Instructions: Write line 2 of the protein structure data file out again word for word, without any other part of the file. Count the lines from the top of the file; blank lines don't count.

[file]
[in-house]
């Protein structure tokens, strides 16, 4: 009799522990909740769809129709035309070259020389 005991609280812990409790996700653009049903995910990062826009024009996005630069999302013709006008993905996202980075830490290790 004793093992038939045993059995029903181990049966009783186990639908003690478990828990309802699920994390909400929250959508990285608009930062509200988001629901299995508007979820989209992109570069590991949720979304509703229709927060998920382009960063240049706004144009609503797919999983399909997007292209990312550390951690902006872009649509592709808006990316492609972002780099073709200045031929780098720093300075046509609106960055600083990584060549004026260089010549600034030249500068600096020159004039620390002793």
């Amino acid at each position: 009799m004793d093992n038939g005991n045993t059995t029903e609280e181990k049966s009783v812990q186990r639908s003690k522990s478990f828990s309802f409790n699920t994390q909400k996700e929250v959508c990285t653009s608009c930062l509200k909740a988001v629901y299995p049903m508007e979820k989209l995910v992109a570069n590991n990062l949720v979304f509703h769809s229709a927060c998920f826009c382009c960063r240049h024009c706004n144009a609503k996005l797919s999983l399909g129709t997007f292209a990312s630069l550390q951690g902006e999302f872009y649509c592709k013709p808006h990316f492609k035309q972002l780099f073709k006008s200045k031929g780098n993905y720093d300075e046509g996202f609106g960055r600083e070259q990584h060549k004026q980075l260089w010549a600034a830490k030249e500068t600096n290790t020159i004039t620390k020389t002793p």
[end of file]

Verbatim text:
């Protein structure tokens, strides 16, 4: 009799522990909740769809129709035309070259020389 005991609280812990409790996700653009049903995910990062826009024009996005630069999302013709006008993905996202980075830490290790 004793093992038939045993059995029903181990049966009783186990639908003690478990828990309802699920994390909400929250959508990285608009930062509200988001629901299995508007979820989209992109570069590991949720979304509703229709927060998920382009960063240049706004144009609503797919999983399909997007292209990312550390951690902006872009649509592709808006990316492609972002780099073709200045031929780098720093300075046509609106960055600083990584060549004026260089010549600034030249500068600096020159004039620390002793």